While players have been putting together their final preparations ahead of the Australian Open, all the questions have been about the 20-time grand slam champion.
"I think we all want to move on, whatever it is, move on and focus on the cool aspect of starting a slam," two-time grand slam champion Garbine Muguruza said during a media day.
"I think all this could have been avoided, like we've all done, by getting vaccinated, doing all the things we had to do to come here in Australia.
"Everybody knew very clearly the rules. You just have to follow them and that's it. I don't think it's that difficult."
Muguruza, who reached the final of the Australian Open in 2020, is concerned the ongoing controversy will have a negative impact on the sport's reputation.
Djokovic is currently being detained by Australian authorities ahead of a court hearing Sunday on his case to stay in the country.
Australia's immigration minister Alex Hawke revoked the unvaccinated tennis champion's visa for a second time on Friday, saying his presence in Australia could lead to an "increase in anti-vaccination sentiment" and even incite "civil unrest."
"I don't think that this would help the tennis world or the players because at the end it's a little bit of conflict all the time," Muguruza added.
"It's already difficult enough to make the tournaments work and to make the WTA and ATP circuit happen going country by country to be creating all of this news, quite a lot."
'An unfortunate situation'
If Djokovic does manage to compete at this year's tournament, he will have the opportunity to win a record-breaking 21st men's grand slam title.
He currently shares the record with Roger Federer and Rafael Nadal, but the latter says the tournament will still be a success even if the Serb cannot play.
"I tell you one thing, it's very clear that Novak Djokovic is one of the best players of the history, without a doubt," Nadal told reporters. "But there is no one player in history that's more important than an event, no?
"The Australian Open is much more important than any player. If he's playing finally, OK. If he's not playing, the Australian Open will be a great Australian Open with or without him. That's my point of view."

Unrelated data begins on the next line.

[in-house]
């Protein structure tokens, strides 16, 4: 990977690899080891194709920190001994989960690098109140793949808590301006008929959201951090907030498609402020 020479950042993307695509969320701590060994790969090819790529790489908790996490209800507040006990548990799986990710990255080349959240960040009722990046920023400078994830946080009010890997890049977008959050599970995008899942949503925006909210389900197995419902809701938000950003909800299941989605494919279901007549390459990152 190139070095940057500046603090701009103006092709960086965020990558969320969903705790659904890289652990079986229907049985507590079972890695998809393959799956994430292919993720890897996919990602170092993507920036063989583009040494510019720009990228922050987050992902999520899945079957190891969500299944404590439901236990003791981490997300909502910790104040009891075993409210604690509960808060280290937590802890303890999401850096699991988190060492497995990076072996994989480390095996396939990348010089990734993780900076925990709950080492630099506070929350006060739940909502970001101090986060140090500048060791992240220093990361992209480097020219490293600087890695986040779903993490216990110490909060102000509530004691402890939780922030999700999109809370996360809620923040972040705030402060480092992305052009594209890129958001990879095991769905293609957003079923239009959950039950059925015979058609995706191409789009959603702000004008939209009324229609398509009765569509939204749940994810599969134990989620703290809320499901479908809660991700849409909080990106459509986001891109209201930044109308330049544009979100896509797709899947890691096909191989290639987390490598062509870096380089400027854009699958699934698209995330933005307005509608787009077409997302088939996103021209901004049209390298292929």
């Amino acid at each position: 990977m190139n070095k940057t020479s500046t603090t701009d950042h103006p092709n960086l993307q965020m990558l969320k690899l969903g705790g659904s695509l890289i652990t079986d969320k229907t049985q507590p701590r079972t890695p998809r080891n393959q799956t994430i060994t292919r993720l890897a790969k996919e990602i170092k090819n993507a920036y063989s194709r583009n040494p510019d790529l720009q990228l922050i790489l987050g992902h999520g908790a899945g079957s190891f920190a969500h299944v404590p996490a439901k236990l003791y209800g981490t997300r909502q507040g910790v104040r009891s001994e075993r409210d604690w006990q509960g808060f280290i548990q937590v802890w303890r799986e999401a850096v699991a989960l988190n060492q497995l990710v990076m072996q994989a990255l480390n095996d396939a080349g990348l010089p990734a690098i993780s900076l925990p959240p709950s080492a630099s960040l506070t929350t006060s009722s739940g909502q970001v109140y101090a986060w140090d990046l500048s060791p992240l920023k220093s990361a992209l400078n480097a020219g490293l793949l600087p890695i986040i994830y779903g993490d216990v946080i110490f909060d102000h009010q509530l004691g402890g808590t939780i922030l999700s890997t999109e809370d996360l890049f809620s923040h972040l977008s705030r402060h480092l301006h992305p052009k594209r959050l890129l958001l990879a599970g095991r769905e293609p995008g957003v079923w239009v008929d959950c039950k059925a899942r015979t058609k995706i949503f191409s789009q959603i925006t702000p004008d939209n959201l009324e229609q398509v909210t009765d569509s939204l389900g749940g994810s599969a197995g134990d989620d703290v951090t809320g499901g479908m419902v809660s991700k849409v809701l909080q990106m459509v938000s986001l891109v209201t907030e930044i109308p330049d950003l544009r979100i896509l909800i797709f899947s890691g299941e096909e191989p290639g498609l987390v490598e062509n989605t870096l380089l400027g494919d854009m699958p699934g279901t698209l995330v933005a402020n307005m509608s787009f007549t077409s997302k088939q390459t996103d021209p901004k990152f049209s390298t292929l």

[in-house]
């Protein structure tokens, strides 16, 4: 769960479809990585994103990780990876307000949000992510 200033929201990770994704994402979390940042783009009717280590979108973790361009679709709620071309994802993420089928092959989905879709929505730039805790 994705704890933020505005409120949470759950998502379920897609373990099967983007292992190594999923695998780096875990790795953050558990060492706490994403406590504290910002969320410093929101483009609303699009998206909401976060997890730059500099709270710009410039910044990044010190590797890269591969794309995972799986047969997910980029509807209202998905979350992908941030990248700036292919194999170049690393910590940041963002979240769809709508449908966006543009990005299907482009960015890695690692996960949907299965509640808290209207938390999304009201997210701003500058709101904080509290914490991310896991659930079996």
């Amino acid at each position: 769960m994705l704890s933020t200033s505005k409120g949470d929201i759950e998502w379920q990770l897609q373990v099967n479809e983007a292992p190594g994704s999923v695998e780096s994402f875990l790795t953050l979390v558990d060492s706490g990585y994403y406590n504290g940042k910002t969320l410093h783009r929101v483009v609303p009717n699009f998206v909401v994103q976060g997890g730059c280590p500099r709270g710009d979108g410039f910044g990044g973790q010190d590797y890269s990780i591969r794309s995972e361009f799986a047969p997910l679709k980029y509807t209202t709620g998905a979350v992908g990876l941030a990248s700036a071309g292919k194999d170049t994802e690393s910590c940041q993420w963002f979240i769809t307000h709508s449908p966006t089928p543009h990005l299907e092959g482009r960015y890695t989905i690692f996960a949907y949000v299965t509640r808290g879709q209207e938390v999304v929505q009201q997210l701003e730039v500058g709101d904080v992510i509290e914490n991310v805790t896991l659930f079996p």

Djokovic has thanked those who have continued to support him throughout the ordeal but there are some who question whether this situation will tarnish his legacy.
Defending Australian Open champion Naomi Osaka says she has been left saddened by what she has seen. "I think it's an unfortunate situation," she told reporters.
"He's such a great player and it's kind of sad that some people might remember him in this way.
"But I also think it's up to not tennis players, it's up to the government how Australia is deciding to handle it."
'It's their rules'
Daniil Medvedev, ranked 2nd in the world, spoiled Djokovic's quest of achieving a calendar grand slam -- winning all four majors in the same calendar year -- in 2021 when the Russian won the US Open final against the Serb.
The pair could meet again in this year's Australian Open final should both progress that far but Medvedev says the rules of the country must be obeyed.
"I want to say about Novak's situation that we're in Australia, it's their rules," he told reporters.
"But from what I know, again, if he has a valid exemption to be in this country and to do what he wants, then he should play.
"If the exemption is not valid or something else is not valid, well, any country can deny your entry."
The Australian Open is set to begin on Monday but whether Djokovic is in the draw remains to be decided by a court.
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